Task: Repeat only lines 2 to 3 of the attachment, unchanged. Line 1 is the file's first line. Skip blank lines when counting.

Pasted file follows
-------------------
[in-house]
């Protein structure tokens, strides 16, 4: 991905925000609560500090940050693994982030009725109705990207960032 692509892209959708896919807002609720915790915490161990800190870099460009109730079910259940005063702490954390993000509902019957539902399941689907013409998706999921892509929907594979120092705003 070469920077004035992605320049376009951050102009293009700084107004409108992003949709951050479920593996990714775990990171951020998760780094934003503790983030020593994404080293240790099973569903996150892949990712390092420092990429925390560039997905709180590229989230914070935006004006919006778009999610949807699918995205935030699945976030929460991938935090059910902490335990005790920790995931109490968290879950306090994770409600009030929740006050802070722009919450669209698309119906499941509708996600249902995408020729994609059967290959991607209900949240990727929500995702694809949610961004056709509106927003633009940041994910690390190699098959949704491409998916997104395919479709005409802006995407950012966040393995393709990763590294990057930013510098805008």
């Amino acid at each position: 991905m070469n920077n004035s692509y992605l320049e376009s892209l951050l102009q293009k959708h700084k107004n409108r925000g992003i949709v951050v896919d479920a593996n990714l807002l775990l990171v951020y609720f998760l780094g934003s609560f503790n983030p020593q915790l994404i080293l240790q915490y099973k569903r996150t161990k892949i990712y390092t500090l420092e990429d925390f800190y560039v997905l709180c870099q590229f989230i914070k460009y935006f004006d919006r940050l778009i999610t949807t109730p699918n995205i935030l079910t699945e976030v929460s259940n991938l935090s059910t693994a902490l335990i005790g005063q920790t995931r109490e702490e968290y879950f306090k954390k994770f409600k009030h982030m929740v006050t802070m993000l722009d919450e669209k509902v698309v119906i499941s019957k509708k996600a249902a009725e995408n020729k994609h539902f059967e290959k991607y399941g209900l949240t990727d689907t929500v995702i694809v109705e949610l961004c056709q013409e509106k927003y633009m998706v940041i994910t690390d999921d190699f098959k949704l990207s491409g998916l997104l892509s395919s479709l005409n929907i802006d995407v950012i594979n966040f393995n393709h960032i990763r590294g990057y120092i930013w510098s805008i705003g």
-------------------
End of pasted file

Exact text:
């Protein structure tokens, strides 16, 4: 991905925000609560500090940050693994982030009725109705990207960032 692509892209959708896919807002609720915790915490161990800190870099460009109730079910259940005063702490954390993000509902019957539902399941689907013409998706999921892509929907594979120092705003 070469920077004035992605320049376009951050102009293009700084107004409108992003949709951050479920593996990714775990990171951020998760780094934003503790983030020593994404080293240790099973569903996150892949990712390092420092990429925390560039997905709180590229989230914070935006004006919006778009999610949807699918995205935030699945976030929460991938935090059910902490335990005790920790995931109490968290879950306090994770409600009030929740006050802070722009919450669209698309119906499941509708996600249902995408020729994609059967290959991607209900949240990727929500995702694809949610961004056709509106927003633009940041994910690390190699098959949704491409998916997104395919479709005409802006995407950012966040393995393709990763590294990057930013510098805008």
């Amino acid at each position: 991905m070469n920077n004035s692509y992605l320049e376009s892209l951050l102009q293009k959708h700084k107004n409108r925000g992003i949709v951050v896919d479920a593996n990714l807002l775990l990171v951020y609720f998760l780094g934003s609560f503790n983030p020593q915790l994404i080293l240790q915490y099973k569903r996150t161990k892949i990712y390092t500090l420092e990429d925390f800190y560039v997905l709180c870099q590229f989230i914070k460009y935006f004006d919006r940050l778009i999610t949807t109730p699918n995205i935030l079910t699945e976030v929460s259940n991938l935090s059910t693994a902490l335990i005790g005063q920790t995931r109490e702490e968290y879950f306090k954390k994770f409600k009030h982030m929740v006050t802070m993000l722009d919450e669209k509902v698309v119906i499941s019957k509708k996600a249902a009725e995408n020729k994609h539902f059967e290959k991607y399941g209900l949240t990727d689907t929500v995702i694809v109705e949610l961004c056709q013409e509106k927003y633009m998706v940041i994910t690390d999921d190699f098959k949704l990207s491409g998916l997104l892509s395919s479709l005409n929907i802006d995407v950012i594979n966040f393995n393709h960032i990763r590294g990057y120092i930013w510098s805008i705003g």